A hot potato: Google is working with Citibank and the Stanford Federal Credit Union to create standard checking accounts as part of a new program that'll launch next year. Will consumers go for it or is their financial data off limits?
According to a report from The Wall Street Journal, the project - codenamed Cache - will look and act like a traditional Citibank checking account. Much like Apple's approach with its new credit card, Google would allow users to access their accounts through the Google Pay app on their mobile devices.
Aside from this benefit, however, no other details were provided. Google said it hasn't yet decided if it will charge users a fee for its checking account.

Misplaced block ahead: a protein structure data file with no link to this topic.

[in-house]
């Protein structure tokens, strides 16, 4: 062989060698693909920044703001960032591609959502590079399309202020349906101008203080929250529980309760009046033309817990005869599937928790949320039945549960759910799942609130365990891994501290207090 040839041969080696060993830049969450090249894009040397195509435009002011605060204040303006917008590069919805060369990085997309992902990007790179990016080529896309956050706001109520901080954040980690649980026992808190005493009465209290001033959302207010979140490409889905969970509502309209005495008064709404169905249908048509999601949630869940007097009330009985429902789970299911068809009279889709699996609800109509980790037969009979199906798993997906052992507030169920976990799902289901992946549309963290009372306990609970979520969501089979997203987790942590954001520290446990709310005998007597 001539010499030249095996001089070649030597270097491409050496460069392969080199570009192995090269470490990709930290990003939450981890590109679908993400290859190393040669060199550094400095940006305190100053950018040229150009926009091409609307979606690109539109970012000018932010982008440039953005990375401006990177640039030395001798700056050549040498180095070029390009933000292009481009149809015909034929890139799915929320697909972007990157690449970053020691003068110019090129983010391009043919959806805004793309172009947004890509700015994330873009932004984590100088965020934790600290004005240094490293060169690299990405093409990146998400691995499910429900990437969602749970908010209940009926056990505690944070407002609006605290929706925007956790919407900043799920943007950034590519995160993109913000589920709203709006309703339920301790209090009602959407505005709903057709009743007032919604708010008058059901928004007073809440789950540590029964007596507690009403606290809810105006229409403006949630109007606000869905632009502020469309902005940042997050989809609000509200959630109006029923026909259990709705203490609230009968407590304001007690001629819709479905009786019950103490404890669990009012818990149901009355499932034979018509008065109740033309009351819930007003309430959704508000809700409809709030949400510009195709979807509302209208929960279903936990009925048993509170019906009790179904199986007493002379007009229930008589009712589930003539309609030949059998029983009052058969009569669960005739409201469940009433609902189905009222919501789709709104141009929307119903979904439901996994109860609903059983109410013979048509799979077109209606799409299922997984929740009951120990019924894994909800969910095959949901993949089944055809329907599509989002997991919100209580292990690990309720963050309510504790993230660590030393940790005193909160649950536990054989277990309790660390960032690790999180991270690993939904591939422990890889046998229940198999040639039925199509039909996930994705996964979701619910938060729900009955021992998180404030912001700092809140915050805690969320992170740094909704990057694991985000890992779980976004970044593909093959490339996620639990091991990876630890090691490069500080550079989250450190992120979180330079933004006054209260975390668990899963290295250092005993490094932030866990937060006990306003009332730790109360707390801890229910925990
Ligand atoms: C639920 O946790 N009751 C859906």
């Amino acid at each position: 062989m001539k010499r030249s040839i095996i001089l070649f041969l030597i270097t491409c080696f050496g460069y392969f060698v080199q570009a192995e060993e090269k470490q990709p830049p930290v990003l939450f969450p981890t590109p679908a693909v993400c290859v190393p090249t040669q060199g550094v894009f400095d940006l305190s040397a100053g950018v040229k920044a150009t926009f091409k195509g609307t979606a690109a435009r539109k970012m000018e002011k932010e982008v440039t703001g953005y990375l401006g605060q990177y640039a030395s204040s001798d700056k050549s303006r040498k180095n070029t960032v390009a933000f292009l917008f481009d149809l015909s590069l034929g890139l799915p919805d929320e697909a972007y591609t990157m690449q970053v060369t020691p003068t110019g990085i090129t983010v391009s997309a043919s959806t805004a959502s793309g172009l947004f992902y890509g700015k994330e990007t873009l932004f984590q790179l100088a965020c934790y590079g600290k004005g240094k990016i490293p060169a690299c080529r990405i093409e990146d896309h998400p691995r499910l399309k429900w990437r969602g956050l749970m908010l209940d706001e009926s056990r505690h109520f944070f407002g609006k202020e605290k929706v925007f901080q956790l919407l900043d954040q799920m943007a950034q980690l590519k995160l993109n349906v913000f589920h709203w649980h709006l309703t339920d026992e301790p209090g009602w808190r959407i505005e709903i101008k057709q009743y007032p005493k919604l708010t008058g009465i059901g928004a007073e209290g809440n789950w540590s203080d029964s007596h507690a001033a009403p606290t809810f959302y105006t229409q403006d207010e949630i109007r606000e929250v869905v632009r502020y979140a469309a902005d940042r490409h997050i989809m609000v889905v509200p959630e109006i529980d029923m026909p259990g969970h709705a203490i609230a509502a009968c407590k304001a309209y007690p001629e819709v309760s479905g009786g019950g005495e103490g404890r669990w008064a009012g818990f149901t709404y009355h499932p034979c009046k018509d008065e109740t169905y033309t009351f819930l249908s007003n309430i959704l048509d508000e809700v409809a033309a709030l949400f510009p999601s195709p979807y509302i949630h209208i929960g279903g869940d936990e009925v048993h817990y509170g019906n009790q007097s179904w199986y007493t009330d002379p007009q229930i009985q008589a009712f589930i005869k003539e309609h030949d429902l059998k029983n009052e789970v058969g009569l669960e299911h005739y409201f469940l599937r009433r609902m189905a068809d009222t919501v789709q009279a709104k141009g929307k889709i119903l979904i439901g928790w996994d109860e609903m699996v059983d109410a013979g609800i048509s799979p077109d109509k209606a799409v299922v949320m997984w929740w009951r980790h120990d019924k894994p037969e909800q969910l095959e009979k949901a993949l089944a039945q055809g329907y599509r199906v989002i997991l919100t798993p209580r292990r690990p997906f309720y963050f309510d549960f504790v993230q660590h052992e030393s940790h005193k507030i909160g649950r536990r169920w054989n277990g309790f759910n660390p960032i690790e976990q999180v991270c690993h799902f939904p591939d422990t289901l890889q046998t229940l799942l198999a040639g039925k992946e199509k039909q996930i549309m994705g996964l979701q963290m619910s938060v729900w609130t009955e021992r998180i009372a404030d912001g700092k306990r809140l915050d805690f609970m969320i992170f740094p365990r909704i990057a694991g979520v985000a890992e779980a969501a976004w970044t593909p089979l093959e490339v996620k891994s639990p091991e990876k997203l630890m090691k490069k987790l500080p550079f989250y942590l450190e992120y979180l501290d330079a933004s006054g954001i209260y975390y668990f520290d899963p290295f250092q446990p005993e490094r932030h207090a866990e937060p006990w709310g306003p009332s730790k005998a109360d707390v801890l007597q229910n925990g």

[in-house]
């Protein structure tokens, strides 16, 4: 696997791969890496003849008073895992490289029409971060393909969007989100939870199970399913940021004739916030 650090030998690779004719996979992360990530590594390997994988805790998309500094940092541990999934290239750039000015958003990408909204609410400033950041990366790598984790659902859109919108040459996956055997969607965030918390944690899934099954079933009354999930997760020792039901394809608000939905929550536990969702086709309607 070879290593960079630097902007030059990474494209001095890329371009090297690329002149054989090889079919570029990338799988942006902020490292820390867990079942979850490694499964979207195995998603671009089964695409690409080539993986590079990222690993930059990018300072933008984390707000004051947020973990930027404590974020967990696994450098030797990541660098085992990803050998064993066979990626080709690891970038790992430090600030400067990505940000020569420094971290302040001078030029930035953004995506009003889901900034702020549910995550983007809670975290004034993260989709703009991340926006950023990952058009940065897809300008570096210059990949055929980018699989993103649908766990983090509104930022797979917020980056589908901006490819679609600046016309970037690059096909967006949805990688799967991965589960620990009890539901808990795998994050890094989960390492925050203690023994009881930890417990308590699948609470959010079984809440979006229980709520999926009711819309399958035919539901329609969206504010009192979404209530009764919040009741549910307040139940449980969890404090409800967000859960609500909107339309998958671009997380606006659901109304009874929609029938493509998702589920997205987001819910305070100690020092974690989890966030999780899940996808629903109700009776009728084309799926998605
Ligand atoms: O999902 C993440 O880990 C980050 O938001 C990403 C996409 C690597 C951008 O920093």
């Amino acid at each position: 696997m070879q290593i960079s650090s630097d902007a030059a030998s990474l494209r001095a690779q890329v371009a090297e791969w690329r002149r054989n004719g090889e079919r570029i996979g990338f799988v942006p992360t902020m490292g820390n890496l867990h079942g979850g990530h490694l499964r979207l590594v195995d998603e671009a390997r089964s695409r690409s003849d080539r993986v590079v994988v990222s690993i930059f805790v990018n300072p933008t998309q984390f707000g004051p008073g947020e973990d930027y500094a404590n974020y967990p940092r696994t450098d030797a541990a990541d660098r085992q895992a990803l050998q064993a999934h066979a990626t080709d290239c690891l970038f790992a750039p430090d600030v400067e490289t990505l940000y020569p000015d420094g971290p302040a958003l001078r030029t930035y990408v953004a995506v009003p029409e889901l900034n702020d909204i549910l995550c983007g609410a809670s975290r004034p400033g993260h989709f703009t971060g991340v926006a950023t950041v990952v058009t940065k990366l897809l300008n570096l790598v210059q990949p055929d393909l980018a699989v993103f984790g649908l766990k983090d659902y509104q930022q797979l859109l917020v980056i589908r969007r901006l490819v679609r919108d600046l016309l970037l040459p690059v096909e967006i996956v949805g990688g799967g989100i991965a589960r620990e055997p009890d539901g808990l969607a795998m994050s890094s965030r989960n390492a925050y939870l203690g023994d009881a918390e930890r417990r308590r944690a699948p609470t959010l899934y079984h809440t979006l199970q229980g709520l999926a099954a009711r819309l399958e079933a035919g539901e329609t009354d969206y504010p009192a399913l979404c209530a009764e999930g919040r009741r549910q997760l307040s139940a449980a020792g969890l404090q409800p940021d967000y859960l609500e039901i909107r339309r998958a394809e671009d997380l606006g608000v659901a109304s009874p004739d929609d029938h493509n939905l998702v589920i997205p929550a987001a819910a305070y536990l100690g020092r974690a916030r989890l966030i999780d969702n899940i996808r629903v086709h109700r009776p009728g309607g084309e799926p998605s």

Google executive Caesar Sengupta told the WSJ that their approach "is going to be to partner deeply with banks and the financial system."
Is that really what people want - or need - from big tech right now? As a whole, reputations aren't exactly shining. Misuse of data and trust is at an all-time high. The reasonable expectation of privacy is a joke. There are a ton of metrics that could be gleamed from sensitive financial information and purchasing habits. Who is to say these companies won't sell that data or use it to boost other aspects of their business?
Conversely, mega banks don't exactly have stellar track records, either. Is it a loss - loss situation? Maybe doing business with a local bank or credit union is the best bet?
Masthead credit: ATM by Josep Suria